This is a phrase I use from time to time, whenever I feel myself getting caught up in other people’s emotions or annoyed by their behavior. I read it in an article on the subject, which essentially talked about having compassion for others- even when it might be hard to do so. In a time marked by a seemingly never-ending stream of anger and hate, and when everyone feels not only entitled- but obligated to share his or her opinions, I find this kind of phrase really useful.
In my work with clients I sometimes refer to this as a grounding phrase. This concept is nothing new, as I think a lot of people have mottos or mantras that they try to live by. I call it a grounding phrase because it can do just that- bring us back to Earth, grounding us in the here and now or reminding us of what’s really important. And I like this one in particular, because I find myself either spending too much time reading about ideas and stances I don’t particularly agree with, and feeling baffled about how anyone can think like that. And further, I sometimes feel compelled to counter these with my own ideas or something that, in my mind, would prove them wrong.
But, of course, I know three things here: 1) this will never work, because people are invested in their ways of thinking and it would take a lot more than simple logic or even data to change their minds; 2) I have no more right than they do to share my own opinions and spread them wherever; and 3) we all want the same things, we just may have different ideas about how to get them. Maslow’s Hierarchy of Needs comes to mind here, which, if you’re not familiar with it, is a model discussing 5 levels of basic human needs. My point is that as humans we all have these needs, even though our ideas about what they mean and how to achieve them may be vastly different.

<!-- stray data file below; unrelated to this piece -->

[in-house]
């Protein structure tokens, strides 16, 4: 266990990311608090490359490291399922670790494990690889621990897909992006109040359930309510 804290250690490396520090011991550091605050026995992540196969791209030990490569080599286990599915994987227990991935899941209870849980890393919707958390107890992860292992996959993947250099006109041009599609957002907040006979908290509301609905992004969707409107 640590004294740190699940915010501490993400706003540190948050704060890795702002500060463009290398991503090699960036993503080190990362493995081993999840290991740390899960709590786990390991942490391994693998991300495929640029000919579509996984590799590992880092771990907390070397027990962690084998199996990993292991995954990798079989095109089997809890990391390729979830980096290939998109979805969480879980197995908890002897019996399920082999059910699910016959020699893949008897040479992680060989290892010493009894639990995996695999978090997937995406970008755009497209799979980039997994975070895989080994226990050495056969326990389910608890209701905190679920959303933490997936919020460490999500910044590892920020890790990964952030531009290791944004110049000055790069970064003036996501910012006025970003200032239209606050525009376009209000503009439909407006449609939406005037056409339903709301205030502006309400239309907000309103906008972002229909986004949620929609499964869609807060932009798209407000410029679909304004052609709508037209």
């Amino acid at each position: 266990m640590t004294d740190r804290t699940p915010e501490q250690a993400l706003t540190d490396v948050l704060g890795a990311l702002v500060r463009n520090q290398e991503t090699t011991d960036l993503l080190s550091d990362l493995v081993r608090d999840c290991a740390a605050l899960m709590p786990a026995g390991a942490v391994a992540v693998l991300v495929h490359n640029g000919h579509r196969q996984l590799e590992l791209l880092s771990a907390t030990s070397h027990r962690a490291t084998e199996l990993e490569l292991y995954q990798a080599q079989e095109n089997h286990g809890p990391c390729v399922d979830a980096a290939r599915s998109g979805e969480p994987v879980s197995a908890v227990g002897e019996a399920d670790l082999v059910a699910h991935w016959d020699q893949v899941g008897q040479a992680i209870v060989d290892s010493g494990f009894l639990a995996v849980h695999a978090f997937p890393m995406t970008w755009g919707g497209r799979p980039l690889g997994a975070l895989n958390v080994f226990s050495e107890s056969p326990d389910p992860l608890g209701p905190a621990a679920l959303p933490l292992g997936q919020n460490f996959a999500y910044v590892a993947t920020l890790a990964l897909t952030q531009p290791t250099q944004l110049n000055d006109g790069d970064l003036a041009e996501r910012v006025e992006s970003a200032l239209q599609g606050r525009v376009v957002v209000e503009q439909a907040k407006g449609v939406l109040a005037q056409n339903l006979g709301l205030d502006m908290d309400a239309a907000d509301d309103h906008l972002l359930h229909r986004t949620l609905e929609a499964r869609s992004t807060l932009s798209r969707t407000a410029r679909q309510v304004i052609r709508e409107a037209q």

This is not to oversimplify some important nuances- for example, some may believe that for them to be happy, they need transgendered people to be legally barred from using certain bathrooms. Or others assert that you must believe in a certain religion- and only that religion- if you are to be happy or to live a life that is meaningful. But this post is also not about politics- or religion, or any other hot button issue. As another example, some people believe that buying things is the key to being happy, while others prefer to save all of the money that they can. The point is that when we avoid getting swept up in our emotions and can successfully bring ourselves back to the important things about life, we’re much better off.
I understand that people feel differently about “inspirational quotes”. Some love them, read them all of the time, post about them, or live by them- while others think they’re corny. Whatever your position, I suggest you find at least one that resonates with you and that can serve as a reminder to you- about who you are, who you want to be, or what is important to you. Keeping this in mind can help to keep you grounded, which is something we all need.
And as always, if this is something that’s really difficult for you, or if you find yourself often feeling angry, sad, or frustrated by others, you might find it helpful to talk to a professional like a psychologist. Although this is serious, I actually bought a shirt a while back, seen here: